The recession has hit this country hard. Since 2008, we’ve seen housing prices collapse, major institutions declare bankruptcy, and millions lose their jobs.
With federal dollars growing scarce and the tax base shrinking, states have been looking for new revenue sources. And it should come as no surprise that they’ve been looking to general aviation to help fill in the gaps.
With that in mind, let me share a number that would be impressive in the best of times and is almost inconceivable today. The number is $0. That’s how much state taxes on GA have gone up in the past five years—zero.
In fact, in many states, taxes on general aviation have gone down. But whether we’re talking about stopping tax increases or cutting existing taxes, it doesn’t happen without the intervention of some of GA’s most effective advocates—AOPA’s state legislative affairs experts and regional managers.
So far in 2013 alone, our experts have helped cut taxes in Indiana, Maine, and Florida, among others. They’ve also helped defeat major tax proposals in Washington, Connecticut, Tennessee, Ohio, Maryland, and Massachusetts. And they’re currently hard at work on tax issues in Delaware, Pennsylvania, Michigan, and New York. Meanwhile, just a few days ago the Louisiana legislature adjourned without taking action on two GA tax bills that AOPA strongly opposed, effectively killing the measures, at least for now.
Even if you don’t fly in any of these states, every win is good news for all of us who love aviation. State lawmakers carefully monitor what’s happening elsewhere. When GA taxes succeed in one state, others try to replicate those measures. At the same time, each win makes GA look less like an easy target for other states seeking new revenue streams.
On average our experts track more than 1,000 bills each year, taking action on several hundred of those. To be effective, our team must meet with hundreds of legislators, testify before dozens of committees, walk the halls of state capitols, and be immediately available to engage with lawmakers virtually around the clock.
What kind of issues do we get involved in?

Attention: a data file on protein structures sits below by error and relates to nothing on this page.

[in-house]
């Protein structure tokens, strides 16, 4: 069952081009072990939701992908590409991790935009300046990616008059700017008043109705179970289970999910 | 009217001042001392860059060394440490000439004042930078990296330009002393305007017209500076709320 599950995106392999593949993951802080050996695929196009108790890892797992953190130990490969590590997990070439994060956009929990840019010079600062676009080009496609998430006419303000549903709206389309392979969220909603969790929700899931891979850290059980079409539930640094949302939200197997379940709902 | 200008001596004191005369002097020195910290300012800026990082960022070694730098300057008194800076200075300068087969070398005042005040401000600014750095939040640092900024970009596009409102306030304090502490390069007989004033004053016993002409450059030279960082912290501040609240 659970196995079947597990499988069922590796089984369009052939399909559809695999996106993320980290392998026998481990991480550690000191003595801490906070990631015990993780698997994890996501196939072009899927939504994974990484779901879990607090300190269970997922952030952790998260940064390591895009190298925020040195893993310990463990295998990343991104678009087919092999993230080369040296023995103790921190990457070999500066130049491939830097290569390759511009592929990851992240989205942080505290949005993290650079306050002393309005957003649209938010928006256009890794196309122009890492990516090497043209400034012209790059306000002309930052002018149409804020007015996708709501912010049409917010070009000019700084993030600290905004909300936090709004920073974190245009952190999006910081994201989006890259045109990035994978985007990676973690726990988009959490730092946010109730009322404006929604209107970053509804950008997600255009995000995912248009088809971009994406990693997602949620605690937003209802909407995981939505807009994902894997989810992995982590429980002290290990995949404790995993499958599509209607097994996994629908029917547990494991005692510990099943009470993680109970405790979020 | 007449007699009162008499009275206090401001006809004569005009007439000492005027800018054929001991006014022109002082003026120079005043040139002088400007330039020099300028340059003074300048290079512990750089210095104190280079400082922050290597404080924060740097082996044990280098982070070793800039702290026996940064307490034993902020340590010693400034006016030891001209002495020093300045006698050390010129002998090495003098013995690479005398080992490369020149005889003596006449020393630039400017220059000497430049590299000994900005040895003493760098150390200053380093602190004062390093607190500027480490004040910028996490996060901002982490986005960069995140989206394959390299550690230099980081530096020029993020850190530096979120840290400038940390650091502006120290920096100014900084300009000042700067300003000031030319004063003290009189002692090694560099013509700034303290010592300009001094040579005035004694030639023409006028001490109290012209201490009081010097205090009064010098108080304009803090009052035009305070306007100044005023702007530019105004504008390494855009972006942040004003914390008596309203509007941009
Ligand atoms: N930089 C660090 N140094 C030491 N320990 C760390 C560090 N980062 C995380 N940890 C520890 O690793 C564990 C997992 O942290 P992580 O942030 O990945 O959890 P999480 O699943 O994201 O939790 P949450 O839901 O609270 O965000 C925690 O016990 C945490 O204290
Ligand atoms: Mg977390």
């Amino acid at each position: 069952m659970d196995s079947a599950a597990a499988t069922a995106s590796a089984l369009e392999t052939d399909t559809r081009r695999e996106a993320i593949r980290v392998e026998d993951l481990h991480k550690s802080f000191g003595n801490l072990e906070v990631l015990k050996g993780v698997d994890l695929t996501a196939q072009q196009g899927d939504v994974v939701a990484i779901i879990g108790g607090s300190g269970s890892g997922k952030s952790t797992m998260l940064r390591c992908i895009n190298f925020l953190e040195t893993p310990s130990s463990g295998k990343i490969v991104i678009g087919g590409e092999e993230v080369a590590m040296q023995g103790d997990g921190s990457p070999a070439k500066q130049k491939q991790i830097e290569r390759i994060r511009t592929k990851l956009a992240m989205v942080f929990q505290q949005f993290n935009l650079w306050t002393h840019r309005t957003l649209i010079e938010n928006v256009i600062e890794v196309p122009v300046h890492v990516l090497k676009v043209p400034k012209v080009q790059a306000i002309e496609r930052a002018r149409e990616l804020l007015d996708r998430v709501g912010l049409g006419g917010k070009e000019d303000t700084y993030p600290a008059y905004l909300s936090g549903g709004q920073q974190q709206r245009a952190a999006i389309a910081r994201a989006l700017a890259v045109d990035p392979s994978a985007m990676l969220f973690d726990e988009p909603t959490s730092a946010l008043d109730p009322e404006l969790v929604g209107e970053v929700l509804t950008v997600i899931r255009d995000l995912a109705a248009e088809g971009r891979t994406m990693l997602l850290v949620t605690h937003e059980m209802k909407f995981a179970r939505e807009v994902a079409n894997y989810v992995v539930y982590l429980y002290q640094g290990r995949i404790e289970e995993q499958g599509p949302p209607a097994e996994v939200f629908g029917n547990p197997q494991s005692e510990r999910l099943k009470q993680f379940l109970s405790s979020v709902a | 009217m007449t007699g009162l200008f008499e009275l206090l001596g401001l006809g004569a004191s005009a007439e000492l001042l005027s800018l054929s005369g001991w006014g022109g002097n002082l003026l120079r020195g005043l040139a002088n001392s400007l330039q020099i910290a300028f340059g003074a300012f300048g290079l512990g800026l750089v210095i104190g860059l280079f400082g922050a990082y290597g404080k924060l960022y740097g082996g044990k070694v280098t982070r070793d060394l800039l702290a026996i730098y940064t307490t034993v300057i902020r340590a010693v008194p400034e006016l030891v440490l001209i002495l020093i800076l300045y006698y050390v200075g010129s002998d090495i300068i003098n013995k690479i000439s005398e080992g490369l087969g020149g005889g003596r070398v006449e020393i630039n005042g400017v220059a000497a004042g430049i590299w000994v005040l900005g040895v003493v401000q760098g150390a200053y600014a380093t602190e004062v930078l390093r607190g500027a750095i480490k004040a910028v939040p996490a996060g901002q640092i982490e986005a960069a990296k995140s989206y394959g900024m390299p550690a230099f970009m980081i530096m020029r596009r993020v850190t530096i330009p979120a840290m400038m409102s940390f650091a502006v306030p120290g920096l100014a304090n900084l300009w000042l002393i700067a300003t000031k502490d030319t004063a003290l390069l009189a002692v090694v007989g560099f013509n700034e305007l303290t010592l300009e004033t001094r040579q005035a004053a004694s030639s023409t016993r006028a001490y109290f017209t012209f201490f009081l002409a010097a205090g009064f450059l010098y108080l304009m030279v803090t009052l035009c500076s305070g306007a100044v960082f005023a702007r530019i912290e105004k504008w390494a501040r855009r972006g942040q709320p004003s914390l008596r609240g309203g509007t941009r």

Well, in Indiana we worked with state lawmakers to write and pass legislation that caps and cuts the state tax on avgas by about 50 cents per gallon. The same law cuts the jet fuel tax by about 29 cents per gallon. To give you an idea just how significant this is, the owner of a Piper Arrow III now saves $36 on every fill up. The owner of a Cessna Citation saves more than $170. At the same time, the legislation created a sales tax exemption on parts and labor for GA aircraft maintenance. At 7 percent, that can cut the cost of major repairs by thousands of dollars.
In Ohio, the situation was a little different. The state Senate passed language that would have imposed a 6 percent tax on top of the wet rate for all GA aircraft rentals. But AOPA got to work with lawmakers to ensure that idea got no further, and a tax increase that could have cut down on flying time for renters and students never became law.
Our work in the states goes unheralded most of the time, but it is vital to the health of GA and the wallets of our members. State-imposed tax burdens, from sales and excise taxes on fuel to pilot registration fees and taxes on aircraft repairs, can far exceed what we pay in federal aviation taxes.
Regardless of where you live, we’ve got your back. But we also need your support. We know you count on us, and we count on you to stand with us as we fight to protect our freedom to fly.